Geneva, 12 June, 2023 (GNP): Today, on World Population Day, the United Nations draws attention to the pressing issue of global population growth and its implications for the environment and human development.
Over the past year, significant milestones have been reached. In November 2022, the global population officially reached eight billion people, with India surpassing China as the world’s most populous country in April this year, according to UN estimates. However, while the population continues to grow, the rate of growth is actually slowing in many regions.
The global population tripled from 2.5 billion in 1950 to eight billion in 2022, and projects a population of around 9.7 billion by 2050, according to estimates by the United Nations Population Division.
The United Nations is placing a strong emphasis on advancing women’s and girls’ rights and voices on this year’s World Population Day. Recognizing that women and girls make up nearly half of the global population, the UN highlights the critical need to address gender inequality and its impact on various aspects of life, including education, employment, leadership, health, and well-being.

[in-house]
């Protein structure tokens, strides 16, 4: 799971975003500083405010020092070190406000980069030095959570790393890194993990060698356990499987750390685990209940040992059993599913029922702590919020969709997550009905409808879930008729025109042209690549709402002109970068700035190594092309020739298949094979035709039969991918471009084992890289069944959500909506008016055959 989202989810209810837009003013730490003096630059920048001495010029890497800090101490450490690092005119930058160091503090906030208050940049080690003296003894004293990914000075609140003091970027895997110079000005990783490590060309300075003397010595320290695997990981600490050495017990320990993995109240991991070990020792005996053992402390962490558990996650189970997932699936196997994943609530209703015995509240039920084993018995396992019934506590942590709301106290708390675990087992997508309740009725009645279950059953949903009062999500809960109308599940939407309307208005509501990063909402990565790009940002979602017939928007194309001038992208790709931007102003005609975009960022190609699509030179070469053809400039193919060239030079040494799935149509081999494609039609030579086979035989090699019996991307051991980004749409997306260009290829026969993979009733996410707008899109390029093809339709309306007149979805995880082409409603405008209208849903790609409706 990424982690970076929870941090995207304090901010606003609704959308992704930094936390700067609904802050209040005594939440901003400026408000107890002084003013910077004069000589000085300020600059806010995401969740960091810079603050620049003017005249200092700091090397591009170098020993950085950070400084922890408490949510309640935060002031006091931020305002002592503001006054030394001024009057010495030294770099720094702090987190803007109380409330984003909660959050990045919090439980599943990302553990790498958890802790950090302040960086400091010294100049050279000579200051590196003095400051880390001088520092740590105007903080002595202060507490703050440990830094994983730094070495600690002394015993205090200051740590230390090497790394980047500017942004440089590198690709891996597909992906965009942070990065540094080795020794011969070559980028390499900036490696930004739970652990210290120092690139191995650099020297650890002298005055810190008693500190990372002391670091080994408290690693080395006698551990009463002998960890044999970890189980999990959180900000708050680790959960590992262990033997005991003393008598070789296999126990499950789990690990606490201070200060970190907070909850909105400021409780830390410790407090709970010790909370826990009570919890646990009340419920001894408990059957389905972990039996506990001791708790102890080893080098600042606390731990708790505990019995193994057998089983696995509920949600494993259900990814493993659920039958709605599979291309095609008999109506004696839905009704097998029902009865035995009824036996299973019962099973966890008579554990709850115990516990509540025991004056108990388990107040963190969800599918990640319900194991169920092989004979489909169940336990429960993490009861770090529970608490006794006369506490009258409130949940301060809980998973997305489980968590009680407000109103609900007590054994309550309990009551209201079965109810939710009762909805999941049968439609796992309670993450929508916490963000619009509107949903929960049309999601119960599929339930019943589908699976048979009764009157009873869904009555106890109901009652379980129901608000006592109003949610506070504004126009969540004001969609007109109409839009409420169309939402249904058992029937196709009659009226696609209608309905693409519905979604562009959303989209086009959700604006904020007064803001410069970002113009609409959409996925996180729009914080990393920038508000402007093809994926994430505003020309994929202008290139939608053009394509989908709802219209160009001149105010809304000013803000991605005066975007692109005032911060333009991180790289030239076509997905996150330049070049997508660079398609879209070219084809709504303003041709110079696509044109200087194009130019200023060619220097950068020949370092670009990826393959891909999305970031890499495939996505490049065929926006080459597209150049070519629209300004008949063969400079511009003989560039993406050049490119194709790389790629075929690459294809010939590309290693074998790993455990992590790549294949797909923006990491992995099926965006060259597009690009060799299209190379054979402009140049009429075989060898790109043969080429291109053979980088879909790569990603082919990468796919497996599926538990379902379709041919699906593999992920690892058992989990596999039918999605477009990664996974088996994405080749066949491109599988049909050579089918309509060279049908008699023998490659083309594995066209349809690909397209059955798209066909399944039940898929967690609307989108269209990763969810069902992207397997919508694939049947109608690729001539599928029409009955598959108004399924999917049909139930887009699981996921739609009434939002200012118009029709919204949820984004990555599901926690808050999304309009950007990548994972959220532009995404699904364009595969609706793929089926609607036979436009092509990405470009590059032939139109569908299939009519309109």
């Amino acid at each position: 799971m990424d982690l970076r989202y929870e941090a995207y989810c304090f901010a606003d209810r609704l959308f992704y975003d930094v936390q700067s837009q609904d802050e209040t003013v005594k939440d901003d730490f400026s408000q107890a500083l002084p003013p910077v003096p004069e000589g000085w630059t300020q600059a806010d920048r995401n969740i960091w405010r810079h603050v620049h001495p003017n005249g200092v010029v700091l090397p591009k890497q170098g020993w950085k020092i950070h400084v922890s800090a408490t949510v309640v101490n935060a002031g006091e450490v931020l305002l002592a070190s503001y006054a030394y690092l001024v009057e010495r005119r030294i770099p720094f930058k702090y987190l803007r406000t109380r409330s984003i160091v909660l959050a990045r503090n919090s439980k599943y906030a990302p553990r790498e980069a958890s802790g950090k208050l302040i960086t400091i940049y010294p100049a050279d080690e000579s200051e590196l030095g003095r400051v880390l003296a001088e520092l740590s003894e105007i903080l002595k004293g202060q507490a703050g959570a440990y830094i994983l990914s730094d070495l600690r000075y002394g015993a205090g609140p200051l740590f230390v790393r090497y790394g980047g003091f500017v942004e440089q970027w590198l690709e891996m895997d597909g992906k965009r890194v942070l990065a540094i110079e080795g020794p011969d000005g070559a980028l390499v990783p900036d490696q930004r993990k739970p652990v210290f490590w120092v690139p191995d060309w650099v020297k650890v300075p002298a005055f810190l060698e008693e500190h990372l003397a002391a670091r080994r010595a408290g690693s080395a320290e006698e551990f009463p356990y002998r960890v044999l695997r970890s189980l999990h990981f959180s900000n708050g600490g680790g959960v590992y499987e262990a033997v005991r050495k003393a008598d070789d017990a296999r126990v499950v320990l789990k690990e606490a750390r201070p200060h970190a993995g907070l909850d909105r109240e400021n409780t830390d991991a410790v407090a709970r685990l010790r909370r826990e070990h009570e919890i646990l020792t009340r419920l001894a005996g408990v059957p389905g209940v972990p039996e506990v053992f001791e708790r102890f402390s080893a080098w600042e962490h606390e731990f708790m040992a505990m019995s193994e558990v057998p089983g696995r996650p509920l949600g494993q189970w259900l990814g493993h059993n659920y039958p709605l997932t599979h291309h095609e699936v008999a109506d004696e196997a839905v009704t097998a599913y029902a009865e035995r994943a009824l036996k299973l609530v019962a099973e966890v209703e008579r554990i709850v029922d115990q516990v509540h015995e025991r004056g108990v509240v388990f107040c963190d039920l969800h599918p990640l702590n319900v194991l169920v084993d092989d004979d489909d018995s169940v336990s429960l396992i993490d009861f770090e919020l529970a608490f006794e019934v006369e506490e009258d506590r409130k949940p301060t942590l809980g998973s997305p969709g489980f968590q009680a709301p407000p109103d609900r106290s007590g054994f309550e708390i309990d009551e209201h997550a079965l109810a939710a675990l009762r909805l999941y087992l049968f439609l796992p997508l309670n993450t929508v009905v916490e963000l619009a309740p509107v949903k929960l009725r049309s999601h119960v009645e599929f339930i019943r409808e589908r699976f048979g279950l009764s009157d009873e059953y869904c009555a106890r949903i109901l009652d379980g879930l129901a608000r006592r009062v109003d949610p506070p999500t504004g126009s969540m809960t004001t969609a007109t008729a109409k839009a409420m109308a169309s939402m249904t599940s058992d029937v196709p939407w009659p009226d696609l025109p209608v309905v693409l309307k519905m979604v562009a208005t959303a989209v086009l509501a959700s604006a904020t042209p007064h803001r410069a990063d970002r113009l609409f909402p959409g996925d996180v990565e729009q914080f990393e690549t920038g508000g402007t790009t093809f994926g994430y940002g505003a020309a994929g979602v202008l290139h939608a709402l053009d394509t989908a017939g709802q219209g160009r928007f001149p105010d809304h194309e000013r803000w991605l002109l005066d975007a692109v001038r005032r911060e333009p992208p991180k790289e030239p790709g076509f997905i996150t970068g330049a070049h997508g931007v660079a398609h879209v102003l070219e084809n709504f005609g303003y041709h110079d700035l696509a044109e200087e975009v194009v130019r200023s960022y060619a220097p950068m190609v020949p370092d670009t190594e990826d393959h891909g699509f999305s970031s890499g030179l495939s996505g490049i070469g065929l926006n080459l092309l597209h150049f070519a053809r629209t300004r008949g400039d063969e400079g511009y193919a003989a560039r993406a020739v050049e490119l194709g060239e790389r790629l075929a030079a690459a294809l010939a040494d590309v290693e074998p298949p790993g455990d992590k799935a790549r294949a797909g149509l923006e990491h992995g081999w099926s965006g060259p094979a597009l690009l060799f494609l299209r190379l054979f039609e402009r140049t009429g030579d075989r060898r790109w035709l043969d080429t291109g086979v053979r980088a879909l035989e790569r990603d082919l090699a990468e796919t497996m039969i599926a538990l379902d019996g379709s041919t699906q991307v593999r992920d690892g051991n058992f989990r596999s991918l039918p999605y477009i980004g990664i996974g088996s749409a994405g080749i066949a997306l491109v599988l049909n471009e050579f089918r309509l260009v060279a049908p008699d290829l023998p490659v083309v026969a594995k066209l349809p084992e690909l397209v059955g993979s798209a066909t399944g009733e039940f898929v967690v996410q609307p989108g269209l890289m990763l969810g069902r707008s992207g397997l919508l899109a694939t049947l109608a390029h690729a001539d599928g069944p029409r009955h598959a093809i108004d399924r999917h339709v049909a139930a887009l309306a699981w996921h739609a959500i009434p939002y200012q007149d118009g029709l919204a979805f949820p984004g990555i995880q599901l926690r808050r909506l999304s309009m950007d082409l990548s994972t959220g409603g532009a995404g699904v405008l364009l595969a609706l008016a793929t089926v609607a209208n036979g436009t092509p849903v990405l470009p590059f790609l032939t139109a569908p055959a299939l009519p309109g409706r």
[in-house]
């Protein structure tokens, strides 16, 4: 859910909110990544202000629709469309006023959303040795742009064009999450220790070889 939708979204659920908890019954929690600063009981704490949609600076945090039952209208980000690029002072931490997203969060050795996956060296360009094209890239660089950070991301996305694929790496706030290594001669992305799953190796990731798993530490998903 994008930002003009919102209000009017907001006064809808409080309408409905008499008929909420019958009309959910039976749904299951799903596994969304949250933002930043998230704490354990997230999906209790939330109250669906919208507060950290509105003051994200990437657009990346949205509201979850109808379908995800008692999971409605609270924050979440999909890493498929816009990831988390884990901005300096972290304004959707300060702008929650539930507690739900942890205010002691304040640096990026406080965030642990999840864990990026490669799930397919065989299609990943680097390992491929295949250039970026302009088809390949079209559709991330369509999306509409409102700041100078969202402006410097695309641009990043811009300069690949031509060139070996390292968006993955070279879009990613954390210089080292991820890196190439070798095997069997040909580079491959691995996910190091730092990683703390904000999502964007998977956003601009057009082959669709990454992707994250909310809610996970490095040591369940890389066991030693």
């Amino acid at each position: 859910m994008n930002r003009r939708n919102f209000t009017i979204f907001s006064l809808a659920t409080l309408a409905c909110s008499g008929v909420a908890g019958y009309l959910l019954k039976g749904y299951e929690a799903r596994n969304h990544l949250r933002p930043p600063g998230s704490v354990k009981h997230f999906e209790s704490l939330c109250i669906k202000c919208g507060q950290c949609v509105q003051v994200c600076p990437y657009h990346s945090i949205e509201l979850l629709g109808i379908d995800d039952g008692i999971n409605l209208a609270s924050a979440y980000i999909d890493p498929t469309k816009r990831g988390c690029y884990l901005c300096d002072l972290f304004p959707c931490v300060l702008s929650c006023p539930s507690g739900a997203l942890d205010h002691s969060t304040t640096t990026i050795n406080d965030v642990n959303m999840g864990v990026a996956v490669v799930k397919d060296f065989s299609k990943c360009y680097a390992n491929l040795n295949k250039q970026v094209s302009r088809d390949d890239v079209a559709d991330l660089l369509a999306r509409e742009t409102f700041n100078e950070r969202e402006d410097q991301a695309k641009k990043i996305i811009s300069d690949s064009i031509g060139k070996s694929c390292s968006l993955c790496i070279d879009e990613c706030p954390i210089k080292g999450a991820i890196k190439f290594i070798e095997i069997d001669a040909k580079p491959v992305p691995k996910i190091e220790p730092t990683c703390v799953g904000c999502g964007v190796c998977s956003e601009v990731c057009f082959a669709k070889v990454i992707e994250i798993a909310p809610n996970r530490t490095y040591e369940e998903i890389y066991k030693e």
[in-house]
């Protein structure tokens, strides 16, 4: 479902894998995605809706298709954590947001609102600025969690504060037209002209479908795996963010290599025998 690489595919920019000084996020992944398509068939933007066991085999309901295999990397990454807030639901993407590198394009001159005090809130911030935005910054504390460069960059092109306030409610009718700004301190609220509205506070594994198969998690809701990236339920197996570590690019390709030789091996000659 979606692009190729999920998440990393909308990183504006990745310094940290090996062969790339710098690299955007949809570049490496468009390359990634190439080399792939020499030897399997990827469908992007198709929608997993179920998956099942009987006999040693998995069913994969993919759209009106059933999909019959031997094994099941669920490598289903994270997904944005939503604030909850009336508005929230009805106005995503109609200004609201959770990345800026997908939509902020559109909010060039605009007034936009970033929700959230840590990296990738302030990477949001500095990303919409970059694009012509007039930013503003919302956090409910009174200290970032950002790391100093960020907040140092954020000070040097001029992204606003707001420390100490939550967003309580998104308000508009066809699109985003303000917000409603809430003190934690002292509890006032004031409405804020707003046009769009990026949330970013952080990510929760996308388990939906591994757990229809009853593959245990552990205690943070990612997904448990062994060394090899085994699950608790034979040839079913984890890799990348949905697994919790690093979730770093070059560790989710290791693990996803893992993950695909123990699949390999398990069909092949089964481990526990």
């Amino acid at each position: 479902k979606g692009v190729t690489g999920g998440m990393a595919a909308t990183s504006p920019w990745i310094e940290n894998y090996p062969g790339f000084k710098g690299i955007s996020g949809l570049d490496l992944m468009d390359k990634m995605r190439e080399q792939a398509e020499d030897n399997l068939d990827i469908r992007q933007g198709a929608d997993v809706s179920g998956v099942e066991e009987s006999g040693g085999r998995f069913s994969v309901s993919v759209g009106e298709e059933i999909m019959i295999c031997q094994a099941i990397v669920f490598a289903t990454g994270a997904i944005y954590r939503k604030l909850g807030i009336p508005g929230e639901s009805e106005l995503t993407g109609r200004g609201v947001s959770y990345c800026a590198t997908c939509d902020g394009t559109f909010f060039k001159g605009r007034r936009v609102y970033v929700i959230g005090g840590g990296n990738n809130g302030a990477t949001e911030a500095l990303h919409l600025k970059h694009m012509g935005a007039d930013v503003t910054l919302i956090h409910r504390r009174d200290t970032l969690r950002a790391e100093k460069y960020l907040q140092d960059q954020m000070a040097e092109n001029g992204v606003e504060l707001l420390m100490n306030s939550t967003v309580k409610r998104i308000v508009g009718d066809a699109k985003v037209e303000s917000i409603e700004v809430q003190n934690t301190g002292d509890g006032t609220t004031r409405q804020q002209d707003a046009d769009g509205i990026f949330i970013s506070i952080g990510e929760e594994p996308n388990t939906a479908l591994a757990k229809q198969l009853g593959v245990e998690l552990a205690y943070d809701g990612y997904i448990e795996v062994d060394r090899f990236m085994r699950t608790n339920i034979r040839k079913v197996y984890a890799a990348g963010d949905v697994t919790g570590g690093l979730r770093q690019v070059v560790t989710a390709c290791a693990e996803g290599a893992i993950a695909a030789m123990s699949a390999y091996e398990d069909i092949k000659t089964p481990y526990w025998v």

More than 40% of women cannot make their own decisions about their sexual & reproductive health & rights.
— United Nations (@UN) July 11, 2023
The United Nations Population Fund’s (UNFPA) State of World Population (SWOP) report underlines the transformative power of gender equality and urges collective action to fulfill the aspirations of all 8 billion people on the planet.
By 2050, Nigeria is expected to become the world’s third most populous nation after India and China. The United States, Pakistan, Indonesia, Brazil, the Democratic Republic of the Congo, Ethiopia, and Bangladesh will also feature among the top ten most populous countries.
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The remarkable increase in the global population since 1800, when it stood at around one billion, can be attributed to advancements in modern medicine and agricultural industrialization, which have led to increased food supplies worldwide. However, experts note that the annual growth rate has consistently declined to below 1 percent.
Based on projections, the world’s population is expected to peak at approximately 10.4 billion people in the 2080s, remaining at that level until 2100.